Sunday, July 10, 2011

Resounding on the waters

One evening last weekend while I was on vacation, my brother-in-law carefully maneuvered his boat from the Ohio River onto the Muskingum and up into Marietta, Ohio. Anchored there with many other boaters as dusk fell, he and my sister, mother, nephew, and I prepared to watch the city’s annual Fourth of July fireworks display over the water.

As the show began, it quickly became obvious that the only way to watch with ease was to recline on our backs or slouch down in our seats and look straight up into the starry sky. The shells were exploding directly over our heads, high above the river. Each soaring flare and burst of shimmering color was quickly followed by a splitting boom that seemed to slice the heavens and shake the mountains around us as if we were meeting God at the foot of Mount Sinai.

Positioned as we were, with our bodies parallel to the river and just a couple feet above the water, we also experienced an almost indescribable sensation. Each boom was quickly followed by a resounding echo that seemed to travel along the river and then back into our very bones through the water directly below us. If you’ve ever been on or near a lake or river during a thunderstorm or a fireworks display, you know what I mean. The water magnifies the sound descending from above.

The sensation reminded me of the theophany of Psalm 29, which describes the presence of God revealed in a thunderstorm over the water:
The Lord's voice resounding on the waters,
the Lord on the immensity of waters;
the voice of the Lord, full of power,
the voice of the Lord, full of splendor.
For some reason, this imagery again came to mind as I listened to the opening lines of today’s Gospel reading at Mass (Matthew 13:1-23). The text describes Jesus sitting down by the sea, and as large crowds gather around him, getting into a boat and addressing the people standing along the shore. This is a perfectly practical act in and of itself. Jesus needed space from which to address his followers, and the water from which he spoke would have magnified his voice for all to hear.

However, there are deeper, theological implications as well. Imagine standing on that shore and listening to the power and force of Jesus’ message being carried by the water directly into your bones. The Word made Flesh, God Among Us speaks, and the water magnifies the sound descending from above:
The Lord's voice resounding on the waters,
the Lord on the immensity of waters;
the voice of the Lord, full of power,
the voice of the Lord, full of splendor.
From a boat used by human beings to sail across the water, the God of glory thunders, and his Word is magnified and carried throughout the world. This image, of course, can be connected with that of the story of creation in Genesis, in which the wind (or spirit) of God sweeps over the waters (Genesis 1:1-2).

So what is being communicated to us through these passages from Holy Scripture? Perhaps the key to pondering this further lies in the next chapter of Matthew’s Gospel—specifically Matthew 14:22-33—in which Peter is called forth by Jesus to walk on the water with him. Here we have the fearful disciples in a boat being tossed about by the waves on the stormy sea. Suddenly, Jesus appears, walking toward them on the water!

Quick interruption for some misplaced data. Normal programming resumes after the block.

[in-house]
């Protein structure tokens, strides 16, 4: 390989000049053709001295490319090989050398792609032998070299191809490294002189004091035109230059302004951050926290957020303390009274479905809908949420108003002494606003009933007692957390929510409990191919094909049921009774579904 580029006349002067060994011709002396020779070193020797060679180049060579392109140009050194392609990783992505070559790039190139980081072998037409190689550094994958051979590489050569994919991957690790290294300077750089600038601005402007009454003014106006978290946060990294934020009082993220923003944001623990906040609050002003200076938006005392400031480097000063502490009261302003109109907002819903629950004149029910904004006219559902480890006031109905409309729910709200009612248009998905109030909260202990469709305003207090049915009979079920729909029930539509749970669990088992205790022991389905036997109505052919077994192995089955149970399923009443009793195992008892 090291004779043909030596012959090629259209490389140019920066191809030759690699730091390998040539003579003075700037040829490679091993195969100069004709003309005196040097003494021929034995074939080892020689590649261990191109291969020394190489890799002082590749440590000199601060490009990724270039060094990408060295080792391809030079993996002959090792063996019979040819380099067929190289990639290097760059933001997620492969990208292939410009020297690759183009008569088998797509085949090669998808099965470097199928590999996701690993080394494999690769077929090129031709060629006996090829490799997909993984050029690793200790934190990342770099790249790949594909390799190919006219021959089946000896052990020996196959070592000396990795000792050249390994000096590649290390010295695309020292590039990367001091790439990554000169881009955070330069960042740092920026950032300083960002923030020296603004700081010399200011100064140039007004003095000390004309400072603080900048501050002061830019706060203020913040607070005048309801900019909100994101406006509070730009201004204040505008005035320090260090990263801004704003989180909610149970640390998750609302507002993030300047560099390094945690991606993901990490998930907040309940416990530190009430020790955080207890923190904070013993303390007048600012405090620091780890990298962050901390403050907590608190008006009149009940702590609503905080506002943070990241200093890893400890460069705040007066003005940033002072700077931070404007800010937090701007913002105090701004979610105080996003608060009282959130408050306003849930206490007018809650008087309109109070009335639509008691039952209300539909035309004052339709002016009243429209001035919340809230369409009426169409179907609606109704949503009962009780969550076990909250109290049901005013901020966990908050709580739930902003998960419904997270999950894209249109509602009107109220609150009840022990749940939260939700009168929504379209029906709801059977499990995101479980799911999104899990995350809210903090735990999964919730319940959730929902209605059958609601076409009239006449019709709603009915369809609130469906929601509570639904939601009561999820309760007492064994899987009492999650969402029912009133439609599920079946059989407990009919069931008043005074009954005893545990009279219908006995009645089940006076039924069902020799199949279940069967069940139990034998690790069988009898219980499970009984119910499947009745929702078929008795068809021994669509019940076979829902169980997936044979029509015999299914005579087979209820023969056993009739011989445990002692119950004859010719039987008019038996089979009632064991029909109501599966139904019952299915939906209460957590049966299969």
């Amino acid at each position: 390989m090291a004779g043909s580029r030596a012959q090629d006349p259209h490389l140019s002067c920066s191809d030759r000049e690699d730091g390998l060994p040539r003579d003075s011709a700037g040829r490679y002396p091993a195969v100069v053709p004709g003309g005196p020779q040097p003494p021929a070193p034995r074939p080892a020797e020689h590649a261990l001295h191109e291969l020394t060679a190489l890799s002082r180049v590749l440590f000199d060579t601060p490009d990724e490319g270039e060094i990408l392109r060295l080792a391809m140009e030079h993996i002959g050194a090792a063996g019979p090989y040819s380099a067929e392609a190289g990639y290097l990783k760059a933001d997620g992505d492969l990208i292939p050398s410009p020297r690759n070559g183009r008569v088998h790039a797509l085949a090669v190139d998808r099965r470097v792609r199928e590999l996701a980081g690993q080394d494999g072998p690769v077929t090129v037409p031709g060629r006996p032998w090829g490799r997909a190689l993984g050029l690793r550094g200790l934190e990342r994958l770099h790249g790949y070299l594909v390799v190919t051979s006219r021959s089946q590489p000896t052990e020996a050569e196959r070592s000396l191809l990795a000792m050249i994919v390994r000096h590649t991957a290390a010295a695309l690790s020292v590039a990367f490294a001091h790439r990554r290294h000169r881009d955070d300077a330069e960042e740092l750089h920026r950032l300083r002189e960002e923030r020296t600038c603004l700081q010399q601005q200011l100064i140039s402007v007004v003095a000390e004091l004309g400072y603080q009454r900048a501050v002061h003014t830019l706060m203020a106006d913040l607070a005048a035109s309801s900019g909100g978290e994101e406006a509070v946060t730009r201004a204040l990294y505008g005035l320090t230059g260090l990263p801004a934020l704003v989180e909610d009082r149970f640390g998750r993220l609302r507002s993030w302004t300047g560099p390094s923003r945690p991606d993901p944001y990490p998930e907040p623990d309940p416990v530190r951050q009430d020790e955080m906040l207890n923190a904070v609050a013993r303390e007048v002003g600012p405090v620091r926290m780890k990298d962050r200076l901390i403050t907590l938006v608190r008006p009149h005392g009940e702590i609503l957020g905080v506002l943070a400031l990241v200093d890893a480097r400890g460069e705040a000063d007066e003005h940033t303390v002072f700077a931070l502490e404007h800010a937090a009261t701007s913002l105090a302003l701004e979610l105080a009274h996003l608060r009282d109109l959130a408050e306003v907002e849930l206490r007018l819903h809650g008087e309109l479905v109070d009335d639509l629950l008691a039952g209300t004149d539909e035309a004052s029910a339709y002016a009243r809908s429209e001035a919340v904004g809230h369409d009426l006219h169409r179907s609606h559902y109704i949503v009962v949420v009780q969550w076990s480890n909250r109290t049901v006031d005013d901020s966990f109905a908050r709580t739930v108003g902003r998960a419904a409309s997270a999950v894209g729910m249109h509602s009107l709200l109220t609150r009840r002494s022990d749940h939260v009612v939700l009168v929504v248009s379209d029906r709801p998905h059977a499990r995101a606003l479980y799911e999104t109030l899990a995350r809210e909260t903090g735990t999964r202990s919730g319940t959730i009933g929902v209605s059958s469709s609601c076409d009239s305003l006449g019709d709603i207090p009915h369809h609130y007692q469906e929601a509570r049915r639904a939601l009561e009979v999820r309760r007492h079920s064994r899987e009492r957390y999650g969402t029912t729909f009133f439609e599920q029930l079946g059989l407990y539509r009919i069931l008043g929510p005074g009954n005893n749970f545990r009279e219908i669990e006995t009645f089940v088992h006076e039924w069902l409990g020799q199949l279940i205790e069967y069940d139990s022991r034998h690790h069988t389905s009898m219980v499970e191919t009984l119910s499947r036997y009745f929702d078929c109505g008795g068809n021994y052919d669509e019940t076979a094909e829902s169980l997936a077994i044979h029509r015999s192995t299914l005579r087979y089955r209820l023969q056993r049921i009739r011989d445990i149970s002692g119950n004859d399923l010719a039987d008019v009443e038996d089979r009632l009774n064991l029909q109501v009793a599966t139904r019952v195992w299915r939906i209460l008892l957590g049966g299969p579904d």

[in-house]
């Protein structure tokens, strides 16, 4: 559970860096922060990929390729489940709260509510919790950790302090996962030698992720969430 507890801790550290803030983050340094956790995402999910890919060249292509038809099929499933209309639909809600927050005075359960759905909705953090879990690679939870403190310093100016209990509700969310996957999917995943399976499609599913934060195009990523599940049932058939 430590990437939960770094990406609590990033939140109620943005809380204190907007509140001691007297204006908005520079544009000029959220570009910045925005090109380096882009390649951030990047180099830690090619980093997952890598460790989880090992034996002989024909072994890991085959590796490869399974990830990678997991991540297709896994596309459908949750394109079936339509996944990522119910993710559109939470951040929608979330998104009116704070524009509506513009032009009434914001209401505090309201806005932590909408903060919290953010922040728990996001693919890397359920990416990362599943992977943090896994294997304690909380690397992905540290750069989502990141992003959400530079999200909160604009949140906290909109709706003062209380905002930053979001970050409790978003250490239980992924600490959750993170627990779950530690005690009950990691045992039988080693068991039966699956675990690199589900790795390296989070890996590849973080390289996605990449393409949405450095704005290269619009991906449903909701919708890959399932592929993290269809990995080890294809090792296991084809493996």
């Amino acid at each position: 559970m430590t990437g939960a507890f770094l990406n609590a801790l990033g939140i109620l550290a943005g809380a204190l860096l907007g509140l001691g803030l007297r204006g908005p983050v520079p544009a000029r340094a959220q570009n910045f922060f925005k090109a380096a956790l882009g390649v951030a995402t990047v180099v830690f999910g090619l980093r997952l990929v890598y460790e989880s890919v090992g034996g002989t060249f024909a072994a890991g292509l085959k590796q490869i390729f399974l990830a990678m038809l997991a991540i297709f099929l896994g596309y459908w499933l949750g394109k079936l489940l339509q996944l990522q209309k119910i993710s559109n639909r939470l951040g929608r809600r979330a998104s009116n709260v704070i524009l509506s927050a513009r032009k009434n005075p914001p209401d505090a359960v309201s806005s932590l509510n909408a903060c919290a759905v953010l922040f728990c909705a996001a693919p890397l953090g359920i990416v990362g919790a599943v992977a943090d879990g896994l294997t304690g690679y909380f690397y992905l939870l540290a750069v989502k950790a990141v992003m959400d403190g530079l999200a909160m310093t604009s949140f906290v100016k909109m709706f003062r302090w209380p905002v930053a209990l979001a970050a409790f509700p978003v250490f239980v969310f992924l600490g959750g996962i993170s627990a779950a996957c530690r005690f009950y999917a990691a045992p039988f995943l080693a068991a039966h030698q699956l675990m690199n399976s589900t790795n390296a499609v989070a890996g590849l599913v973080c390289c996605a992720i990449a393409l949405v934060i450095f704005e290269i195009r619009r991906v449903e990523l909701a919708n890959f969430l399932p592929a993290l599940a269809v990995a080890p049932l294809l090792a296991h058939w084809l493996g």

“Do not be afraid,” Jesus tells them.

Then Peter expresses some measure of faith. “If it’s you,” he calls out, “command me to come to you on the water.” A bold request! Jesus has no problem with it. “Come,” he says.

So Peter gets out of the boat and begins to walk on the water toward Jesus. However, when he loses focus, he begins to sink and cries out for help. Jesus reaches out and saves him, and the wind dies down.

In the ancient world, the sea represented darkness, danger, and death. So, in a very real sense, these passages and images from Scripture illustrate God’s redeeming power over these elements, manifested fully in the person of Jesus, which means “God saves.”

However, God doesn’t want us to simply listen to the message of salvation from the safety of the shore. Neither does he wish us to cower in fear as we are tossed about by life’s storms. Jesus invites us to step out of the boat, to break out of our comfort zones and leave behind excessive concerns for health, wealth, control, and security.

He wants us to participate in his redeeming power over darkness, danger, and death. He desires for us to come to him, to magnify his voice, and carry his Word over the waters, echoing to the ends of the earth.

There is nothing to fear. If we begin to sink from time to time, he will be there to catch us. And we don’t need to be as spectacular as a fireworks display. We simply need to walk with Jesus above the stormy waves and through the abyss, giving witness to the power of God that turns back the tide of darkness. As St. Francis of Assisi would say: “Preach the Gospel. If necessary, use words.”

God’s voice can thunder through our lives if we allow his Word to travel through us like the Muskingum River carrying and magnifying the sound of booming fireworks descending from above. Mary, the mother of Jesus, is the perfect model in this regard. She doesn’t say much in Scripture, but her witness to the Word born from her womb has echoed for 2,000 years. Her life, like the river during the fireworks show, magnifies God’s voice for all to hear. “My soul magnifies the Lord,” the pregnant Mary proclaims to Elizabeth (Luke 1:46) in the Magnificat, the canticle of praise we sing each evening at Vespers.

“Do not be afraid,” Jesus says. “Come, and with the Spirit of truth and love … move on the water’s face bearing the lamp of grace; now to all humankind let there be light” (a line from the hymn God, Whose Almighty Word, by John Marriott).

We’re all called to be part of the grand finale!

No comments: